Whether sustainability or structural concerns are the challenges, the newest wave of performance glass tackles any issue.
Halio Smart-Tinting Glass
Kinestral’s Halio electrochromic glass offers 50 shades of varying privacy and light blocking—transforming from clear to dark in three minutes. Available for interior and exterior applications, the smart system can be programmed to tint on a schedule or react to the weather. It can also controlled by voice, wall panel, or mobile device.
The interlocking translucent structural cellular polycarbonate wall system from Extech is now available in three glazing options: a UV matte anti-reflective, an infrared-filtering and UV-blocking version, or an anti-graffiti version that is extra resistant to natural weathering.
(Courtesy Walker Glass Company)
Force Anti-Slip Glass
Walker Glass Company
The newest addition to the Walker Textures Traction line of products, Force is an acid-etched anti-slip glass with an all-over finish rather than a pattern. In addition to its safety benefits, the glass offers privacy while allowing for light transmission of up to 91 percent, depending on finish.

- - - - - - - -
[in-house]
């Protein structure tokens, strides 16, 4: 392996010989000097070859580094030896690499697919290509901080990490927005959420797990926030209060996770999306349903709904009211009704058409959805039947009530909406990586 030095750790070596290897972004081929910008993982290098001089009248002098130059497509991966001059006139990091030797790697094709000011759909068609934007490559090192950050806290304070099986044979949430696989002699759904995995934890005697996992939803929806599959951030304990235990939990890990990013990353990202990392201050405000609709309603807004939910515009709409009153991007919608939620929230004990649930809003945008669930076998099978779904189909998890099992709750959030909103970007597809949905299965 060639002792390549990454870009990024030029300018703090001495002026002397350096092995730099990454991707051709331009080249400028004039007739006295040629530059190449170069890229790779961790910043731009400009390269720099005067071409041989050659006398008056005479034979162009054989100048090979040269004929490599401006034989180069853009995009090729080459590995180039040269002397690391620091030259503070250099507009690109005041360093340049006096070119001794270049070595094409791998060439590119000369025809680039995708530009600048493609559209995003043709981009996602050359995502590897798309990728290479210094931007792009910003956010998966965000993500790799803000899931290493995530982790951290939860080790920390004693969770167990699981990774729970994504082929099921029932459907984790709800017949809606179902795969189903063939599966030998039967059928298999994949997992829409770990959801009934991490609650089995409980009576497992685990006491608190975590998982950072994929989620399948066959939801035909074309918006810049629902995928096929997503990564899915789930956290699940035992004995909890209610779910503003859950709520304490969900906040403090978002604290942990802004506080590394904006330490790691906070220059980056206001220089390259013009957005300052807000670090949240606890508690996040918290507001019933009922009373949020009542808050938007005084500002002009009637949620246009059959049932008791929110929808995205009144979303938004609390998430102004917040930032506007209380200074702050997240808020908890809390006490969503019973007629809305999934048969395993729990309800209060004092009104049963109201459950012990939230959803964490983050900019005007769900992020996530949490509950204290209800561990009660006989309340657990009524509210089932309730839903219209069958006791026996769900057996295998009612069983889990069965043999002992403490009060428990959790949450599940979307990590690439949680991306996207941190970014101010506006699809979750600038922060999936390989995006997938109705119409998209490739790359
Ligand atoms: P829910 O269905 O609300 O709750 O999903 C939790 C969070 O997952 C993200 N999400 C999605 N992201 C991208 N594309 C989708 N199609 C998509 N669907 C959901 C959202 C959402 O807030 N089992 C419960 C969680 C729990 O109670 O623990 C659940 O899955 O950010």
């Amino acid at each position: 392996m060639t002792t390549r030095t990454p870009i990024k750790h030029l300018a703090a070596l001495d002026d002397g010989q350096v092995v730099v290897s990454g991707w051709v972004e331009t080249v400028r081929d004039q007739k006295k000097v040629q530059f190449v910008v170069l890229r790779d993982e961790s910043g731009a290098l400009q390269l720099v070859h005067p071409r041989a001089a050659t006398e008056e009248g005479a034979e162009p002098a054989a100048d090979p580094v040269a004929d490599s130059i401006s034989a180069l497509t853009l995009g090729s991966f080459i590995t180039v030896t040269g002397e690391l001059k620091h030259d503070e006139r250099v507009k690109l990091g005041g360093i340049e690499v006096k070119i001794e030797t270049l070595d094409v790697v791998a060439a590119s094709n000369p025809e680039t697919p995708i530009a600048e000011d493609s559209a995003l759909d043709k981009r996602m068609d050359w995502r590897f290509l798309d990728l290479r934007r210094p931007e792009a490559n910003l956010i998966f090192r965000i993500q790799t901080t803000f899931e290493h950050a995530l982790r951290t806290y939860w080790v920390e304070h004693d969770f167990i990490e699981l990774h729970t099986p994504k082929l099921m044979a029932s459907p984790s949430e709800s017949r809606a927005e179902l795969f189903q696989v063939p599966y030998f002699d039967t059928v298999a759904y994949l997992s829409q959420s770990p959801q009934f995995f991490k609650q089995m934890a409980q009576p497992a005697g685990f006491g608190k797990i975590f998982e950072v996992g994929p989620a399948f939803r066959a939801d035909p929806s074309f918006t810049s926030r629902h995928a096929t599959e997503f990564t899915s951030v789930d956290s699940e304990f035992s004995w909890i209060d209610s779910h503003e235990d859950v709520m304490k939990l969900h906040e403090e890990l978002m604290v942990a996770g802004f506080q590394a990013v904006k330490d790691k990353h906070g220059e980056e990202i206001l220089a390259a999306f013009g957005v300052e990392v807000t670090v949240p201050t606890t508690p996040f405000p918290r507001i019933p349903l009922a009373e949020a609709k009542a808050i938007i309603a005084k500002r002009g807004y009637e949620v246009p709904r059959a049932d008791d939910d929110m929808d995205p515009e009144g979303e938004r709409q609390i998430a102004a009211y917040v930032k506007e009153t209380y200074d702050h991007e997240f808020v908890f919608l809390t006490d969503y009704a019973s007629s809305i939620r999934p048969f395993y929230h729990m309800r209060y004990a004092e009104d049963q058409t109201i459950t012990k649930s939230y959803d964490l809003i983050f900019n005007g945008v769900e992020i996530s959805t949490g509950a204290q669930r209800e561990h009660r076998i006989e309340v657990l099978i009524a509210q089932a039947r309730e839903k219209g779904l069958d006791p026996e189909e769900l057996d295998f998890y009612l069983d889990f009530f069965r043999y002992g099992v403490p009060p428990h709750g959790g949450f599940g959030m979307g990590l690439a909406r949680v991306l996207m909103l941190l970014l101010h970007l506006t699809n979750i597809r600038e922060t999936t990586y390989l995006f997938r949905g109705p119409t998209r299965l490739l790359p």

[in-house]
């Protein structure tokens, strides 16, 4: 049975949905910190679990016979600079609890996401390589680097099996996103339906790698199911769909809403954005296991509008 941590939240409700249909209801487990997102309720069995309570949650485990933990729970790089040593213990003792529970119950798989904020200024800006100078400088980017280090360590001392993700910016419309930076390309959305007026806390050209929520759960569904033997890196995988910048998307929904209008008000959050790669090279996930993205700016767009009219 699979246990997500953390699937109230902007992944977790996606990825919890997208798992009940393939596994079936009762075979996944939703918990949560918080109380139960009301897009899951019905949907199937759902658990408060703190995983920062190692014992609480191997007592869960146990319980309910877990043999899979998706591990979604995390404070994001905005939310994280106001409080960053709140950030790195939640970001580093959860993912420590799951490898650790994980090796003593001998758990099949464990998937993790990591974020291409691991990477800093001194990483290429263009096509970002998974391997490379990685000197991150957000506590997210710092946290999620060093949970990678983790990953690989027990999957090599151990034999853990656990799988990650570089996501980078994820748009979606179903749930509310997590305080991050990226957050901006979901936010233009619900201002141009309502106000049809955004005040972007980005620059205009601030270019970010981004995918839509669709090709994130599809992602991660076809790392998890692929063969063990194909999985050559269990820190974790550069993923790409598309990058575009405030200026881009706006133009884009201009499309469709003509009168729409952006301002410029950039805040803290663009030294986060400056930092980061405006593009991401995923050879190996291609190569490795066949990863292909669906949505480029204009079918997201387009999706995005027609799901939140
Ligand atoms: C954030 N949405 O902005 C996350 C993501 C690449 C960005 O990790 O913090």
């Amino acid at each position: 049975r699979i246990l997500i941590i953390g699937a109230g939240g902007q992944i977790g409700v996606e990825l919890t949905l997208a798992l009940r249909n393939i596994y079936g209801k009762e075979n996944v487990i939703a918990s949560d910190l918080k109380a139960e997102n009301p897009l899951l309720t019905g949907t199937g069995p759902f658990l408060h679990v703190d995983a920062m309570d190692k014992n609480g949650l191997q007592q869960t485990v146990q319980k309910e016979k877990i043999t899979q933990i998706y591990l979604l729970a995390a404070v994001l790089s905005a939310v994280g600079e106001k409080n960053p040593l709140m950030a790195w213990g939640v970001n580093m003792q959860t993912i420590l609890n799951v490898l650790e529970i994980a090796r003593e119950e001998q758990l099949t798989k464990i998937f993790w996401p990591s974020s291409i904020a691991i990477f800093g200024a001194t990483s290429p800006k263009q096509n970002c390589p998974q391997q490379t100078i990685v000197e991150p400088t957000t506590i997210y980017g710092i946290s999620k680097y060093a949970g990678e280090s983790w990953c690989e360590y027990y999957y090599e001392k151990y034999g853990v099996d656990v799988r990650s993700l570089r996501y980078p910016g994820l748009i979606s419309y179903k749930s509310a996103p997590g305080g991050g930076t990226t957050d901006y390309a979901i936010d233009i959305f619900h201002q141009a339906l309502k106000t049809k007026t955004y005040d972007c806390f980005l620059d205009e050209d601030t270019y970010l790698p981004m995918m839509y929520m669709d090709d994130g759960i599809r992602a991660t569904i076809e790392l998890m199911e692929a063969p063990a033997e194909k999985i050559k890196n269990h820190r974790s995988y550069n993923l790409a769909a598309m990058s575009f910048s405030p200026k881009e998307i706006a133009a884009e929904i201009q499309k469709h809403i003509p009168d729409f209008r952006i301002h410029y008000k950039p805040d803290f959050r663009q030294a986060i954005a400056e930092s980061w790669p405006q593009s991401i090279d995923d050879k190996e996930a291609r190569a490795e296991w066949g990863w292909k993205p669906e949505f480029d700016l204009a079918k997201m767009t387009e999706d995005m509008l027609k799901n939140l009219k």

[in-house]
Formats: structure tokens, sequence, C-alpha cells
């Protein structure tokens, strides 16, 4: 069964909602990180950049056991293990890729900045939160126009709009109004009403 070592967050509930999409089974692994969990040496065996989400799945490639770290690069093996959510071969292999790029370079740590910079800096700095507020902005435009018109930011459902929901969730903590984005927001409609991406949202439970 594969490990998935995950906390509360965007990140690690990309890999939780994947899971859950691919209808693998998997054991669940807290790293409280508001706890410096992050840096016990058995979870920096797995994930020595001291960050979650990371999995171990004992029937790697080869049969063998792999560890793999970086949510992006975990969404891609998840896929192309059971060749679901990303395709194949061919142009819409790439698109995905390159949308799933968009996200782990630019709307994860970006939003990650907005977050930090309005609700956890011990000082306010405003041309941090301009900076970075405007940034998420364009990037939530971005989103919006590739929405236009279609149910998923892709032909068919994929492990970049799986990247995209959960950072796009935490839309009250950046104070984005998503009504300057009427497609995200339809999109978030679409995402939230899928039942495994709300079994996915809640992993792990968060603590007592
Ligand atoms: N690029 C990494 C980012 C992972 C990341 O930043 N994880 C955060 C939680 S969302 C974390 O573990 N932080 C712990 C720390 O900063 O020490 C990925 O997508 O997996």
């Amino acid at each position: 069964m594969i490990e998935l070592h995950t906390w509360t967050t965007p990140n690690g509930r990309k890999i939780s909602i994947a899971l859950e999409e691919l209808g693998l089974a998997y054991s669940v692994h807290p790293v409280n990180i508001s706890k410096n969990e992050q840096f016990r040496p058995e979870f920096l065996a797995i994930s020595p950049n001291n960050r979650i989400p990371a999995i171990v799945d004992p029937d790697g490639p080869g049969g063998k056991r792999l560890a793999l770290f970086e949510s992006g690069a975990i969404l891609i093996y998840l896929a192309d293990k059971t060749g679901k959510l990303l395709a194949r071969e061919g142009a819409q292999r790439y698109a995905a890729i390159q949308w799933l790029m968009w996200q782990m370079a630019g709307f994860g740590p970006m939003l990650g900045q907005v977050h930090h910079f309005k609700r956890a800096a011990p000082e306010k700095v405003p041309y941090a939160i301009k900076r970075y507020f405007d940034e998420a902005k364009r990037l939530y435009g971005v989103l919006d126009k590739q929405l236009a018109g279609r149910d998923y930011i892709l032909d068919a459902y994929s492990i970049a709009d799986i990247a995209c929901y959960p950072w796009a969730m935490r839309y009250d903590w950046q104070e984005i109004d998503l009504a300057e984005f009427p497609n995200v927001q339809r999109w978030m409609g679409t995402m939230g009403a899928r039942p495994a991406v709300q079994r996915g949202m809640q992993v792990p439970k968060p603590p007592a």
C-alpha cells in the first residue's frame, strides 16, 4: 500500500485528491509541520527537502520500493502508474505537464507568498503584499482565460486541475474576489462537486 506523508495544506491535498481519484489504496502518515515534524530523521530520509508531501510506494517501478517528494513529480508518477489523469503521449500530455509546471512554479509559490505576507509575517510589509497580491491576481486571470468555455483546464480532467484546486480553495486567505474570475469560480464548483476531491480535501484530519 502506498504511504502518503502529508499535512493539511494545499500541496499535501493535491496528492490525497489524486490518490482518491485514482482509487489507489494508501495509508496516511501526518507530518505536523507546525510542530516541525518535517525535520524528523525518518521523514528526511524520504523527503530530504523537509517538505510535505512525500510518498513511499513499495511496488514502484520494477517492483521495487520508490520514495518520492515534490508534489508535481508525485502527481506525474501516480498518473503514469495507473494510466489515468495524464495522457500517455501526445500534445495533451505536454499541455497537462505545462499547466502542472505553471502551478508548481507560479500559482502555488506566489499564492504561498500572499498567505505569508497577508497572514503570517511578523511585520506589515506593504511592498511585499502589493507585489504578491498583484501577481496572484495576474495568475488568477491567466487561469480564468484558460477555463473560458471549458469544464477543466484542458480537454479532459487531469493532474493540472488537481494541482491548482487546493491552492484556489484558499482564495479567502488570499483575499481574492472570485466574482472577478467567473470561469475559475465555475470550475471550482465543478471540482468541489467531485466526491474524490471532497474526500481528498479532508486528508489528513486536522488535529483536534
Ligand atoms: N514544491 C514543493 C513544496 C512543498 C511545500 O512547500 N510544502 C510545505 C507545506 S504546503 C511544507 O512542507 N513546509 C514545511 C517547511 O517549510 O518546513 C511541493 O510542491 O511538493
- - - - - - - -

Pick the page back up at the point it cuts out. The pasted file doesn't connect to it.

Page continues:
SF90 Retracting Wall System
Hirt Swiss Descending Windows
Walls can seemingly disappear with this motorized system powered by Hirt Swiss descending windows. The room-height panes retract a lower-level storage space leaving no threshold behind, with customizable details to match any project.
(Courtesy C.R. Laurence)
TAPER-LOC Laminated Glass Guard Rail System
Designed to comply with 2015 IBC code updates, C.R. Laurence’s TAPER-LOC Laminated Glass Guard Rail System is the first ICC-approved glass-railing system on the market. The dry-glaze system is quick to install and features a multiple-hollow design that brings its weight down 30 percent.
The German glass manufacturer’s new Isomax line allows architects to create glass facades with minimal thermal loss thanks to the introduction of vacuum insulation panels in the cavity. The glass can reach insulation levels of a solid wall without increasing the thickness of the unit—something the Ssedak product manager calls a “quantum leap in insulation technology.”